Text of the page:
Now, the fish and chips and nuggets and chips were perfectly adequate, the chips were fat and chunky, crisp on the outside, fluffy on the inside. The nuggets were substantial and the fish fillets were a good size and battered lightly. There was lots of salad on the plate.
The bread and dips though were disappointing.  Each plate had four triangles of toasted Turkish bread and three bowls of dip. One tomato and chili, one tsatziki and one pesto. The pesto was the worst – it was straight from a jar, the kind you buy when you are too lazy to make your own. Now, in Western Australia in the spring, there is no problem getting hold of fresh basil to make pesto,or there shouldn't be. However, if the Lodge could have a cocktail bar that ran out of mint, it was not so inconceivable that  their restaurant might have run out of fresh basil.  To serve up stuff out of a jar is a crime, though. If it has to be used at all, it is meant for stirring through pasta and not for dipping bread into. The tsatziki was okay – supermarket yoghurt and cucumber strips, the kind I’d make at home. The tomato and chili was really quite nice – it was sweet and the chili had a good bite –but it still rather smacked of out-of-a-jar.
Question; how long does it take to lightly toast eight pieces of bread and fill six dishes with pre-made dips, assuming you have a professional kitchen to work in? Ninety minutes? I think not.
It was lucky that we were in good company because we had another wait ahead of us for the mains. These were okay too. The meats were served on little skewers and were actually quite tasty. We all commented on the different texture and the juicy quality of the crocodile skewers. The jams and sauces that they had made to go with the dips were also quite nice. C-A and her partner recklessly ordered a bowl of chips from a passing waiter (don’t ask me which one) and we took the opportunity to order the children’s desserts while there was a waiter around.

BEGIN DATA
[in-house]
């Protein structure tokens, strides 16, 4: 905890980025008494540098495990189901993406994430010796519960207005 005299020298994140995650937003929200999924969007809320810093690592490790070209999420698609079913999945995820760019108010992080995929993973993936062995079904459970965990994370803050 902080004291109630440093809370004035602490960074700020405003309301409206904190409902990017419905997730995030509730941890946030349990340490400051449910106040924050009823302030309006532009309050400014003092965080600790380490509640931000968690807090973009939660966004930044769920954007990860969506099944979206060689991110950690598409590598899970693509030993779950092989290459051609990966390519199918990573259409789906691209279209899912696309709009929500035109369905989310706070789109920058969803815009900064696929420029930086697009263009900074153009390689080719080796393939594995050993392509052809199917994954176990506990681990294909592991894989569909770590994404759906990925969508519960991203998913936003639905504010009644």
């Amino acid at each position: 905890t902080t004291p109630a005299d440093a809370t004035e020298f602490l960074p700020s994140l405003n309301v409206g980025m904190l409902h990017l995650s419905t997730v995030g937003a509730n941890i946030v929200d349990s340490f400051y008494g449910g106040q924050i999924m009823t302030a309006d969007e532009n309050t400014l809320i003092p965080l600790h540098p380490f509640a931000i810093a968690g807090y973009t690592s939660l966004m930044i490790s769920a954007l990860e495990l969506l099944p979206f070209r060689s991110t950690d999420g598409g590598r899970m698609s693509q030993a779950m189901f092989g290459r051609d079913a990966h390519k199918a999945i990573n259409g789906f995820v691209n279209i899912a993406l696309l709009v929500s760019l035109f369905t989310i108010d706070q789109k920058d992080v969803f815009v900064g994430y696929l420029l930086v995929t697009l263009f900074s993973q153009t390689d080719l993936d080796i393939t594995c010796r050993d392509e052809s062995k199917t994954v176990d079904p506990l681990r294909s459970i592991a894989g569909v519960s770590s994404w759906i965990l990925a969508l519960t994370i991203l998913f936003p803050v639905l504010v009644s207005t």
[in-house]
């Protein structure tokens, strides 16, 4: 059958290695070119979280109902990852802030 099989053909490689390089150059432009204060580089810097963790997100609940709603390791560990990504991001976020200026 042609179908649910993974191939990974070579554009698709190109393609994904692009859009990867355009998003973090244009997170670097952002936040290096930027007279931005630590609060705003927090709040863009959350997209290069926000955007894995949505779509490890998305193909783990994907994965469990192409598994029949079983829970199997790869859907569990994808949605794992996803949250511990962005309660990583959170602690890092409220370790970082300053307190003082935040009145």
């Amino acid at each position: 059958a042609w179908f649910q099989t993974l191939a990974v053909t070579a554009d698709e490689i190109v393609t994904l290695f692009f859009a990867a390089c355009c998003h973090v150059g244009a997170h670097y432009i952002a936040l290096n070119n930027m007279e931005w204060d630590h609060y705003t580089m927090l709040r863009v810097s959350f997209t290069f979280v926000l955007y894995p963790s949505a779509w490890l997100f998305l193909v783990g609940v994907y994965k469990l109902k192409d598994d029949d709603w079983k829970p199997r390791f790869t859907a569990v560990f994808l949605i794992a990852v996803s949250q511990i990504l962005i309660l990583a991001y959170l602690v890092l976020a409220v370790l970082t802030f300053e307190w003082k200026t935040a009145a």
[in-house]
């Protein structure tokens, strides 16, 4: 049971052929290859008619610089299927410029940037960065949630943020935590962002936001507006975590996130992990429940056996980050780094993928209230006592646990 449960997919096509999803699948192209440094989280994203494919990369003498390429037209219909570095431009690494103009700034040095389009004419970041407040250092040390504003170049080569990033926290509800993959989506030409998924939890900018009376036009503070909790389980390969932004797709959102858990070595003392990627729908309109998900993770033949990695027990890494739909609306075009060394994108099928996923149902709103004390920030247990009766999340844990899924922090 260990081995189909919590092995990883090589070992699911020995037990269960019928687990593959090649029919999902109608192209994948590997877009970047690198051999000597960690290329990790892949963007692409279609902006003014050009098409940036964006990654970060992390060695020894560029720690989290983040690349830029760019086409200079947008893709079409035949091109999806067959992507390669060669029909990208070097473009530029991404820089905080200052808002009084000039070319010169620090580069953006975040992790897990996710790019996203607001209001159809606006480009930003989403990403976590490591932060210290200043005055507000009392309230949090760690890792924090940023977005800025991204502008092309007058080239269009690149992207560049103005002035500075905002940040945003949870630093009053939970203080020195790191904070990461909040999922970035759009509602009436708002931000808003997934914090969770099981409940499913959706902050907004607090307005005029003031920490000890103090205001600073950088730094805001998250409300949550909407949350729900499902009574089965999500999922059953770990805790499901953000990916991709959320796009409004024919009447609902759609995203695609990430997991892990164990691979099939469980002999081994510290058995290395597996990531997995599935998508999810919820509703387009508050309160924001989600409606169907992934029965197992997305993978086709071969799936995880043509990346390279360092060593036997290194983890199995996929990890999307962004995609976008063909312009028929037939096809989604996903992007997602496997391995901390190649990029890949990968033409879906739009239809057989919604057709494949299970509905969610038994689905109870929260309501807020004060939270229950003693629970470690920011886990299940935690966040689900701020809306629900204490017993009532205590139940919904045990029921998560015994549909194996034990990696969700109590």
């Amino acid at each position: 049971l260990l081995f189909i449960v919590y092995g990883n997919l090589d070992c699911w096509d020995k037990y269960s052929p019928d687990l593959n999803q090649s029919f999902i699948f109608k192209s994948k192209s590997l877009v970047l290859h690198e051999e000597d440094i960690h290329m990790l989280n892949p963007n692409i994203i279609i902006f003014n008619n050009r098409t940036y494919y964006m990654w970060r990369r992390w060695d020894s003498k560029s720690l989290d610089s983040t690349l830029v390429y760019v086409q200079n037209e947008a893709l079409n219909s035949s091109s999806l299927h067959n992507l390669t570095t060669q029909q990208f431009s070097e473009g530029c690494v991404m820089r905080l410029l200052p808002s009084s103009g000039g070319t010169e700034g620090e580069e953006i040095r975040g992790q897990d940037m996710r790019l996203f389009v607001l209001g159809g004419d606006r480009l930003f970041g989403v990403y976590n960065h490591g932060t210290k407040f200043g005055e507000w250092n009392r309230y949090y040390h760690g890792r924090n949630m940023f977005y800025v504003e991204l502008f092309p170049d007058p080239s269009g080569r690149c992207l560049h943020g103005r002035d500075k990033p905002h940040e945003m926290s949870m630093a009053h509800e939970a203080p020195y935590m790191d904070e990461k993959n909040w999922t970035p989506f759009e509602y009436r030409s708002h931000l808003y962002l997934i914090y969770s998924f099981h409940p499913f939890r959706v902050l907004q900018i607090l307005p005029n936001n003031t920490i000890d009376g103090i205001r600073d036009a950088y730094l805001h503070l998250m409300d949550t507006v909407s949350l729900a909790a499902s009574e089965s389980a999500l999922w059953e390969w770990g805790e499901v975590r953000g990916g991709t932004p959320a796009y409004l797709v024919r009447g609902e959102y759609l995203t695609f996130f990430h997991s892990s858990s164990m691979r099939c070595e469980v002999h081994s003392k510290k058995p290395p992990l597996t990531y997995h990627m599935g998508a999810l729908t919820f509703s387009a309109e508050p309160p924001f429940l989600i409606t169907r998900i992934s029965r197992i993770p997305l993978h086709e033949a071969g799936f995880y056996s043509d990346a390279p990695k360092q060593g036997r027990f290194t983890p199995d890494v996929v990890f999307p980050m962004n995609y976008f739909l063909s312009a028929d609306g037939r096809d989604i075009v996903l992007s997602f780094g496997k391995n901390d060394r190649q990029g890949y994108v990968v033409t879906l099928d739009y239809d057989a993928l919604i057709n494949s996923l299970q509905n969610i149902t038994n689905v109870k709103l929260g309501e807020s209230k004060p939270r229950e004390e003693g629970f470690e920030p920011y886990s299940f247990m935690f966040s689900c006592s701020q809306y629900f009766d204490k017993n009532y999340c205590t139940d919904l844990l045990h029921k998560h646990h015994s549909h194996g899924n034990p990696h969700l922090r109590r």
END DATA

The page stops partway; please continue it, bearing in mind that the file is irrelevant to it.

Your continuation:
Again, the chips were delicious! And the desserts arrived on time for the children. (Quokka Crumble, by the way, is just a glorified apple crumble and not a crumble-bestrewn marsupial). Talking of quokkas - Rottnest's famous resident animals with the cute faces - here's a thought, I know there are everywhere on the island and i know they look adorable BUT when it comes down to it, they are flea-covered scavengers, quite verminous, and you should probably keep them out of the 'best restaurant on the island'. All the shops have anti-quokka gates and I suggest that Marlin's invests in some of its own. My older son was extremely bothered by the quokka sniffing for tidbits under his chair.
Cute outdoors but not under your dinner table.
It was late and for the kids, dessert was over. They finished up and went back to watch TV in our room. They had done very well to keep going as long as they had and now they were extremely tired.
We were asked if we wanted coffee and desserts but said no. It was getting on for 10.30pm by this stage and I think that by that time, everyone had had enough of the dining experience.
The bill for the meal came to $236.  It really hadn’t been worth it.
We retired back to the cocktail lounge for another drink. Things were looking up when we ordered (and received promptly!) some cheekily-named combinations. The “Thomson’s Bay” was a mix of blue curacao and Sprite; the Whole Lotta Quokkas was a take on a pina colada; Sex Down at Pinkies was equivalent to a tequila sunrise; and the Rottnest Me Crazy was the best one – it was Galliano and ice-cream and perhaps coconut. It was a cocktail dessert.
Thomson's Bay - very blue.

Sex down at Pinkies - is pinkish.
Rottnest Me Crazy - sweet and white and sticky.
A Whole Lotta Quokkas - let's hope there's no fur in there.
The waiter couldn’t help laughing when she brough the drinks over and asked us which was whose and she had to say the names. We laughed too and had fun trying each other’s drinks to see which was the best. We finished them much too quickly and then tried to order another round.
"Sorry, the cocktail bar is closed."
It was 11pm. If we wanted more drinks, we’d have to go around to the Governor’s Bar on the other side of the hotel. This was a shame, as I was just starting to relax and enjoy myself again after the dinner fiasco. We got up and walked around to the other bar. It didn’t have the same atmosphere. It wasn’t meant to. The Governor’s is a sports bar. Its currency is beer and spirits, not cocktails. Its atmosphere is less relaxed and more boisterous, as evinced by the drunken football team (wearing pyjamas with homophobic statements written on the back) who were occupying the bar when we walked in and who could be seen from our table when they decided to collectively wee into the bushes outside the bar.
My question would have to be, if The Governor’s could stay open past 11pm, then why couldn’t the The Courtroom? Once again, we felt that, as guests in The Lodge, we were seriously inconveniencing the staff with our unreasonable demands to consume alcohol and spend money.